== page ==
08/04/2011 7:16PM

Medication consortium would ban private administration of Lasix on race days


The Racing Medication and Testing Consortium has endorsed a policy that would prohibit private veterinarians from administering the anti-bleeding medication furosemide, commonly known as Lasix, on race day, while avoiding the question of whether the drug should be banned outright.

The consortium, which represents a wide cross-section of industry organizations, adopted the policy on Thursday at a meeting in Kentucky, several months after the group was asked to examine the North American racing industry's raceday medication policies – specifically, the policies surrounding furosemide, which is legal to administer in the United States and Canada. Over the past five months, many racing organizations, including Breeders' Cup, the Jockey Club, and the Thoroughbred Owners and Breeders Association, have called for the drug to be banned on race day, but horsemen's groups have opposed the effort.

Under the policy adopted on Thursday, the consortium said that raceday administrations should be limited to state veterinarians, but the group did not adopt any policy on the raceday use of the drug itself. Currently, New York and Canada are the only states that prohibit private veterinarians from administering the drug, which is injected in regulated doses four hours before post time.
"It's not making a statement about the use of furosemide," said Chris Scherf, the vice chairman of the medication consortium. "What this will do is have the practical impact effect of eliminating the need for private veterinarians to visit horses entered that day, and provide assurances that the drug was administered in the proper dosage at the appropriate time."

Scherf is also the executive vice president of the Thoroughbred Racing Associations, which had earlier endorsed a policy calling for the prohibition of furosemide on raceday.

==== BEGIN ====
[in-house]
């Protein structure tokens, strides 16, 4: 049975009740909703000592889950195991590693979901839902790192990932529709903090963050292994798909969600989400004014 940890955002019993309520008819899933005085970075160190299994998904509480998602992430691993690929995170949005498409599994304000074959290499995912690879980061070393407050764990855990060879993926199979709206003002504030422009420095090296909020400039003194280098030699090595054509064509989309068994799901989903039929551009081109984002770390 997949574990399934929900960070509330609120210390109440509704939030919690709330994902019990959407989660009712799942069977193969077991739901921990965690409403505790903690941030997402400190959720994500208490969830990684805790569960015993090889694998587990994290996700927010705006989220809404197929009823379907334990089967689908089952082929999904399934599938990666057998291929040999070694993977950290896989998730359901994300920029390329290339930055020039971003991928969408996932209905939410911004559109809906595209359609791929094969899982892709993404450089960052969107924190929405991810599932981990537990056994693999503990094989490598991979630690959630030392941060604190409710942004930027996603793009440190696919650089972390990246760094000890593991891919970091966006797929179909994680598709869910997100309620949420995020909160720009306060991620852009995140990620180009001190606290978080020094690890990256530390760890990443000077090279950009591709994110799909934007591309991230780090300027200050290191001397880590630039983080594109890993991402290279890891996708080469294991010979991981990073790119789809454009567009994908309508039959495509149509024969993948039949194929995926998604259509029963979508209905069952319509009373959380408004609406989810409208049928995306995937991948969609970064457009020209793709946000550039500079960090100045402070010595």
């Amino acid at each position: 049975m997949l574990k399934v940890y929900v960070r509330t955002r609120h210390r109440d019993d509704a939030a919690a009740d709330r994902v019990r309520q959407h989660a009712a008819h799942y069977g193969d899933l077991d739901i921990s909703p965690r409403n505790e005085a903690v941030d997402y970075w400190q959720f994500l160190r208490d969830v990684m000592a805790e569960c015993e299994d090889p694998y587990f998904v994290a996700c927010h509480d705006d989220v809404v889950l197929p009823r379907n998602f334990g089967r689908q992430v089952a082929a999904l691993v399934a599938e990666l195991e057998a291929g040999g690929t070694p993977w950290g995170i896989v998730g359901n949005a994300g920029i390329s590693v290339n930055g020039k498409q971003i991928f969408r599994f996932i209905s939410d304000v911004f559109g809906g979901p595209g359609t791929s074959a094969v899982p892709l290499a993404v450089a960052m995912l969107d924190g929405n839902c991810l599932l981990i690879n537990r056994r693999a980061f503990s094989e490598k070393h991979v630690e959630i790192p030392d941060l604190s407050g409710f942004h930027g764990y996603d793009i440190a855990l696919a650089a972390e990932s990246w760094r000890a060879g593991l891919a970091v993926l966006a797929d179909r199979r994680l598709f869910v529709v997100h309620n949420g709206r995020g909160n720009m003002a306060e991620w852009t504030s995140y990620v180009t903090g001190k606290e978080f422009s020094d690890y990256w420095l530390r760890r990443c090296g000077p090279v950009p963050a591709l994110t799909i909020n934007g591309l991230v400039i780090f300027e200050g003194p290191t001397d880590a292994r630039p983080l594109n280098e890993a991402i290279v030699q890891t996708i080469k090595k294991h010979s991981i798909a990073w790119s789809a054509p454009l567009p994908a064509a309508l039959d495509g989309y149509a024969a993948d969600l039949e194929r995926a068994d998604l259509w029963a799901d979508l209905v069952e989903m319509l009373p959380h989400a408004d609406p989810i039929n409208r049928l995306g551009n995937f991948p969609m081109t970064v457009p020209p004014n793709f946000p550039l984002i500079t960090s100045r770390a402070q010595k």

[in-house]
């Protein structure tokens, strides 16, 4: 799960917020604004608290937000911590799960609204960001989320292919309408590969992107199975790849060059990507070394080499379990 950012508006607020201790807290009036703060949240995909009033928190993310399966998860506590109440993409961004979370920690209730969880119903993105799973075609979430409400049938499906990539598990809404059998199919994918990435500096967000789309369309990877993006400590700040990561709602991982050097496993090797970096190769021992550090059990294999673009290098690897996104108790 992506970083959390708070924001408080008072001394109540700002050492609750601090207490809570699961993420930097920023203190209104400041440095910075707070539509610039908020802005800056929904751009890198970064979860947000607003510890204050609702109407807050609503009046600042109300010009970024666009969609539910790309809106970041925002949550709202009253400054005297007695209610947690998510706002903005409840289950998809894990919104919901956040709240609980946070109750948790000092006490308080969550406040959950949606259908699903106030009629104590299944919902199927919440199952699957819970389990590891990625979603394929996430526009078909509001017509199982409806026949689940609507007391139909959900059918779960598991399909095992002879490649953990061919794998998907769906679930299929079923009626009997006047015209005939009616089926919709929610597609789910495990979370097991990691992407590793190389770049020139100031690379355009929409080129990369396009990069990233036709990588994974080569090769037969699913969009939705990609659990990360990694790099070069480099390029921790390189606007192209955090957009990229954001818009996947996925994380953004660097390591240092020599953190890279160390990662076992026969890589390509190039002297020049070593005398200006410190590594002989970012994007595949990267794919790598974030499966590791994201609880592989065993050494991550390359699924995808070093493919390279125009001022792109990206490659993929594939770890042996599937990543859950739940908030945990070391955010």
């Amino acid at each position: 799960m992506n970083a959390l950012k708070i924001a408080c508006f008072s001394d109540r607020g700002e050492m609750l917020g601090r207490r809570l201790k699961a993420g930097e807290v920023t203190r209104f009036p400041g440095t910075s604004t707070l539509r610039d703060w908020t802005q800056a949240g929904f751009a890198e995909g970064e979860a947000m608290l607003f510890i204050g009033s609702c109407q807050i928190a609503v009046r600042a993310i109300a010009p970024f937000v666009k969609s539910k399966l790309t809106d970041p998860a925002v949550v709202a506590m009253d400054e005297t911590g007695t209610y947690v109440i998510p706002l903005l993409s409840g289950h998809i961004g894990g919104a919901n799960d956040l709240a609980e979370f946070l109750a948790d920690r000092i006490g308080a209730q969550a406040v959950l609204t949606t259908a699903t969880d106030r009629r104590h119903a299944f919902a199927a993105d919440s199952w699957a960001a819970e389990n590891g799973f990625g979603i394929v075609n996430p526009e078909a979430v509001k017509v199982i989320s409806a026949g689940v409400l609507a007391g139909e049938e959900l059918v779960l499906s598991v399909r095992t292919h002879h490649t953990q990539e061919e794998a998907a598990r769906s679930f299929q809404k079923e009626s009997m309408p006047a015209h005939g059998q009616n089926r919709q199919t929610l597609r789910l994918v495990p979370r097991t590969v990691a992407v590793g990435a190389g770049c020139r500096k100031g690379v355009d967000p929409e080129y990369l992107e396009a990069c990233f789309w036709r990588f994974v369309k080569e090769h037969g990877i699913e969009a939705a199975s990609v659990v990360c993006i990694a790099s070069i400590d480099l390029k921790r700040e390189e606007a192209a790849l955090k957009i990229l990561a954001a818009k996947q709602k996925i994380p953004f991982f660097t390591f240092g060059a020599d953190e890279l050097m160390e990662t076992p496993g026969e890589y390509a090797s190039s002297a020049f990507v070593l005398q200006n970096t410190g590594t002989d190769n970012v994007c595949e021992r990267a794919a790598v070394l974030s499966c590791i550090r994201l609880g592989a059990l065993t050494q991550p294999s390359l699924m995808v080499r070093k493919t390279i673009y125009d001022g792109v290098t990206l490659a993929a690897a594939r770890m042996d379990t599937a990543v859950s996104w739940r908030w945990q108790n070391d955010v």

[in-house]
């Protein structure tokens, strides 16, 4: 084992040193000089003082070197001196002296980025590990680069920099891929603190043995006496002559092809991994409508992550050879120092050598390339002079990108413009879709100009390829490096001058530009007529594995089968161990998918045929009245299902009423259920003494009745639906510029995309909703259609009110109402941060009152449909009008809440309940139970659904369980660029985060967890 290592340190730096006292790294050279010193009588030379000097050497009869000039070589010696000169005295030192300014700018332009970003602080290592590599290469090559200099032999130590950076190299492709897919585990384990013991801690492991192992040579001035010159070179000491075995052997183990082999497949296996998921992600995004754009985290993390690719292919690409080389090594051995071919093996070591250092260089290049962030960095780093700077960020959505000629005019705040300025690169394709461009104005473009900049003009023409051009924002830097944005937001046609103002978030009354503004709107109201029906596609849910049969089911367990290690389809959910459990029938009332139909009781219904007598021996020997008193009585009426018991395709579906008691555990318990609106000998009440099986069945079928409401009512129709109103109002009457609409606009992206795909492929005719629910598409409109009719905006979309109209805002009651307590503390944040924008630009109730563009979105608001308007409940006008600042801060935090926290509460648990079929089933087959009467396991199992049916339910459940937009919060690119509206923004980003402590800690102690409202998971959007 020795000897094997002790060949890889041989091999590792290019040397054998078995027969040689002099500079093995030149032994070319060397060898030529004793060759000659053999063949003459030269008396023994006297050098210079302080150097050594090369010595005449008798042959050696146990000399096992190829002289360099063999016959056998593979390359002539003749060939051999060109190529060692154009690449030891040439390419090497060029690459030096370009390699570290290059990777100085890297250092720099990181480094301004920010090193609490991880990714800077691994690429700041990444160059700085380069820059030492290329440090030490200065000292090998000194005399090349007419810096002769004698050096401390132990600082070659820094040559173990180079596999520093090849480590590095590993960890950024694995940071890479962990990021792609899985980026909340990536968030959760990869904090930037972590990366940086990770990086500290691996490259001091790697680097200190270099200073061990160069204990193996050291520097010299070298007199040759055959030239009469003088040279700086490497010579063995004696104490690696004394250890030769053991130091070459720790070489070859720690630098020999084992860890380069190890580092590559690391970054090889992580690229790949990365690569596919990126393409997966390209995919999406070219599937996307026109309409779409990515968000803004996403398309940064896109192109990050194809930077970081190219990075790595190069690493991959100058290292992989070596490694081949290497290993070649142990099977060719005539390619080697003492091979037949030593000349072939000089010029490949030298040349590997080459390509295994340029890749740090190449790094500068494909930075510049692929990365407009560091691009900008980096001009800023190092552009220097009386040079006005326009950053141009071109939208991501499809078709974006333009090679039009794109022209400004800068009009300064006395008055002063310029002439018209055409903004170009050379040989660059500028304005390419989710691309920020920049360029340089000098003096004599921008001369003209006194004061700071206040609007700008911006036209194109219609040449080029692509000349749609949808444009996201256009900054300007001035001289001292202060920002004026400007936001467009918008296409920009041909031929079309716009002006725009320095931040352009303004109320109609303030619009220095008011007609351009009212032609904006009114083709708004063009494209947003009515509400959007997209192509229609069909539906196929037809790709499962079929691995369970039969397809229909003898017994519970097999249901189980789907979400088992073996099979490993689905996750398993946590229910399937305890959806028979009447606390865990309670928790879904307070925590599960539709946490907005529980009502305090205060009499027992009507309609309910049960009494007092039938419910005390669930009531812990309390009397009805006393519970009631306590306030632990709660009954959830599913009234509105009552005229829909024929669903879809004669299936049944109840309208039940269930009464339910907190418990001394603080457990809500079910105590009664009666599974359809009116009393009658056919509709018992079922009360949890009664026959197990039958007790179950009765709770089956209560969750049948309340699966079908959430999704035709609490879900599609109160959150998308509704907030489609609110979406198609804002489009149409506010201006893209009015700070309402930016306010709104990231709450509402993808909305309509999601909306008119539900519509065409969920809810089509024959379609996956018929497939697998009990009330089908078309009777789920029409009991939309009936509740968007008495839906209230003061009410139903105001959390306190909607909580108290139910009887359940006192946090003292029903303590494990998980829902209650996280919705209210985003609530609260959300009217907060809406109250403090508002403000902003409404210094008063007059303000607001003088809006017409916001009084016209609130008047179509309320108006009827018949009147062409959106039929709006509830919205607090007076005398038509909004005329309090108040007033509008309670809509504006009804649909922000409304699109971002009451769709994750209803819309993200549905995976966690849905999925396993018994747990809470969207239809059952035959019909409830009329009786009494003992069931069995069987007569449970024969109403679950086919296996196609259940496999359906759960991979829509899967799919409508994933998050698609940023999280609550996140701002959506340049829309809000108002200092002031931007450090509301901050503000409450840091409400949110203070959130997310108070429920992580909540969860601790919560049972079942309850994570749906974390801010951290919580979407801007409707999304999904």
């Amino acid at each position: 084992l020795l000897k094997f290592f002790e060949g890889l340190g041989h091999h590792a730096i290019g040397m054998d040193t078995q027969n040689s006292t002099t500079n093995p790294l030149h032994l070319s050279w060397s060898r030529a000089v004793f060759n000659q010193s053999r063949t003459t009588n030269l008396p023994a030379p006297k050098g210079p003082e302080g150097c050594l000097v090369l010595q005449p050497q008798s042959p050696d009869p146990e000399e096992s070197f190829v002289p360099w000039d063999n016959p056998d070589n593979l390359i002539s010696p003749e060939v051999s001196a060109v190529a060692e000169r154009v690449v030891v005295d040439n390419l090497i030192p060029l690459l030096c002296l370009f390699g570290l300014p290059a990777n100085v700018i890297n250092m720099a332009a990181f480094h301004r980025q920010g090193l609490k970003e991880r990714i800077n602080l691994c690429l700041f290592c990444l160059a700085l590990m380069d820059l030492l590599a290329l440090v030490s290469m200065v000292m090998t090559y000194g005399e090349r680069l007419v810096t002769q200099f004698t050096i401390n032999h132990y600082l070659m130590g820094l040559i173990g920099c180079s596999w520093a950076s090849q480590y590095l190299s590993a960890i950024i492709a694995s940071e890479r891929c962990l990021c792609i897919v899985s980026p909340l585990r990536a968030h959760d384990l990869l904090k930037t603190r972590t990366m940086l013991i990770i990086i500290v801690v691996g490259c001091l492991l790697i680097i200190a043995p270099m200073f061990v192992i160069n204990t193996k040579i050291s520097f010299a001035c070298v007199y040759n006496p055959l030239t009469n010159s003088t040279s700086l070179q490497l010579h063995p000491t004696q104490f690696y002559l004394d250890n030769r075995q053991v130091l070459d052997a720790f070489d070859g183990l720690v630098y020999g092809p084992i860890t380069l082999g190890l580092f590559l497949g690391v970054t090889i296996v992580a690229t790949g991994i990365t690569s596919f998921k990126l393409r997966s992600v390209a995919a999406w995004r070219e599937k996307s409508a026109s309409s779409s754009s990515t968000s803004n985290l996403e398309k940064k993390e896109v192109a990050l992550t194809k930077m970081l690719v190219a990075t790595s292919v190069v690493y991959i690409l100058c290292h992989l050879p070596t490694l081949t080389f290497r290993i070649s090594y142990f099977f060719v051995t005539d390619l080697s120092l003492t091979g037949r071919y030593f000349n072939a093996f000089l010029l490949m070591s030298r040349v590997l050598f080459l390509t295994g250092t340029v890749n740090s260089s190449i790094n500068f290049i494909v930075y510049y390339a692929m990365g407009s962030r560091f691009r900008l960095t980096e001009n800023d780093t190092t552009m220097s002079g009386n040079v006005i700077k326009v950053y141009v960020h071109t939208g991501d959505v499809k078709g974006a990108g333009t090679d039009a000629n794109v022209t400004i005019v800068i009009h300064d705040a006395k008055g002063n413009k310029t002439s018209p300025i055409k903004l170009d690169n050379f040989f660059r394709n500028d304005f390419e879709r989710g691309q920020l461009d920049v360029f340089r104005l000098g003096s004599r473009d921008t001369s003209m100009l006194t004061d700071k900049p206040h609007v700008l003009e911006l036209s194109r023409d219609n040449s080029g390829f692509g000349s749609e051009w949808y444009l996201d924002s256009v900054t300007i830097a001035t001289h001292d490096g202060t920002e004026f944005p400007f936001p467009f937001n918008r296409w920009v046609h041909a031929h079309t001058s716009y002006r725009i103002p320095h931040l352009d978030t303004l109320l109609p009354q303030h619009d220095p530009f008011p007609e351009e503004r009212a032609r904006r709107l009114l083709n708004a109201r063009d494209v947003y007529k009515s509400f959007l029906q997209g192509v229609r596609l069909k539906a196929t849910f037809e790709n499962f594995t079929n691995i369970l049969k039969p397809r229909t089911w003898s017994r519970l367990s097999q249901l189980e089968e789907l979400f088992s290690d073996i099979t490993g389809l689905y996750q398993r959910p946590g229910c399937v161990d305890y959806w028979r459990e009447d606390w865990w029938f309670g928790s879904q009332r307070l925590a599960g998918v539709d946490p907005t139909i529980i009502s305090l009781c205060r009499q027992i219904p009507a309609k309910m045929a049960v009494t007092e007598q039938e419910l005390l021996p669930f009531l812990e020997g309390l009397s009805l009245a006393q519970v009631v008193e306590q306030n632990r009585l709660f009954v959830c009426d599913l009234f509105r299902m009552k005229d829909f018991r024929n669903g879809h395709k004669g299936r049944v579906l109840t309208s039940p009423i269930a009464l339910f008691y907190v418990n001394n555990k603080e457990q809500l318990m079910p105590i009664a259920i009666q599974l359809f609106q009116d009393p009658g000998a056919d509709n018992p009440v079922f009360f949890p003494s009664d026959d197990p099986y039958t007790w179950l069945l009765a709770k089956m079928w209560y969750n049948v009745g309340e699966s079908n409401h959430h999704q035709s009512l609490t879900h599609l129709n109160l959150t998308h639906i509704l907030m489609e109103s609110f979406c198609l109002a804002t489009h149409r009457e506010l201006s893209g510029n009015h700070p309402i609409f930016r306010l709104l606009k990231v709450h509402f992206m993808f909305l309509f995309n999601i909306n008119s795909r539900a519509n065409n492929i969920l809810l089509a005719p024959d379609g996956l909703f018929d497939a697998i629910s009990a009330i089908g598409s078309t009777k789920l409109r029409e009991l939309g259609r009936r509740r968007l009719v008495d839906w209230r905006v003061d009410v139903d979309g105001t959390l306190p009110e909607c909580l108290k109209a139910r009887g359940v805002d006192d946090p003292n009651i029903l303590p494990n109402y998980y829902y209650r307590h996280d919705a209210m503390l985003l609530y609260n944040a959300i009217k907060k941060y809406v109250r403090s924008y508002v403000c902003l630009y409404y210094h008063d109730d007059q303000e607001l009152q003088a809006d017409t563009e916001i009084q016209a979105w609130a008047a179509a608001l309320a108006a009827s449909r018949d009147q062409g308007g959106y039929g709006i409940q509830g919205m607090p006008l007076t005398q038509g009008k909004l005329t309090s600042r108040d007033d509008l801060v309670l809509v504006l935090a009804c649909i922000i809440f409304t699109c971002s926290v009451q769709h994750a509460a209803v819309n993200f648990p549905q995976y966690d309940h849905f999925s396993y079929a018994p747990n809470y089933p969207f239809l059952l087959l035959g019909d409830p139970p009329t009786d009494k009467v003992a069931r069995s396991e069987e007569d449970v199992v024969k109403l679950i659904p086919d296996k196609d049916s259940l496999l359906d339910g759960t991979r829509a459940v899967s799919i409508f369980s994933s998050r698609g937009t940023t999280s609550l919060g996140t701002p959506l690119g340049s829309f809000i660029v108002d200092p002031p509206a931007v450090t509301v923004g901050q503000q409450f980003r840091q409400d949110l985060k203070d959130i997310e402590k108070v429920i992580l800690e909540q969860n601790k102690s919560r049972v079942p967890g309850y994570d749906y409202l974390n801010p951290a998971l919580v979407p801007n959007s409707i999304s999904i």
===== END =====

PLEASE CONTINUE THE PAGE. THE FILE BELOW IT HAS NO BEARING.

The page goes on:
Several weeks ago, the Breeders' Cup adopted a policy that bans furosemide on race day for horses entered in the five races in its 15-race year-end event that are restricted to 2-year-olds. The ban will be extended to all 15 races in 2013.

The consortium was formed approximately a decade ago to research medication issues and recommend policies. The group has no enforcement power, but it can recommend that racing commissions adopt rules and policies that it endorses.

Scherf said that the consortium believed that individual racing states should decide whether furosemide should be permitted on race day. The consortium will provide guidance to those states if the drug is banned by recommending what threshold drug-testing laboratories should adopt in order to enforce the ban while allowing horsemen to use the medication during training, a common policy and practice in the foreign racing jurisdictions where furosemide is already banned on race day.

Also under the policy adopted on Thursday, the consortium said that so-called "adjunct bleeder" medications should be banned in all states on race day. Only three states – Kentucky, Louisiana, and Maryland – allow the use of adjunct medications.

The policy adopted by the consortium on Thursday is nearly identical to a policy endorsed by the National Horsemen's Benevolent and Protective Association several weeks ago at its national conventions. In adopting the policy, the national horsemen's association has maintained that it will continue to oppose efforts to roll back raceday use of furosemide.

The consortium was asked to study raceday medications after a two-day summit in early June focusing on the use of the furosemide. After one day of presentations focusing on the biological basis of bleeding, the efficacy of furosemide in treating the condition, and the ways in which foreign jurisdictions regulated use of the drug, a second day of closed-door meetings did not produce a consensus on use of the drug.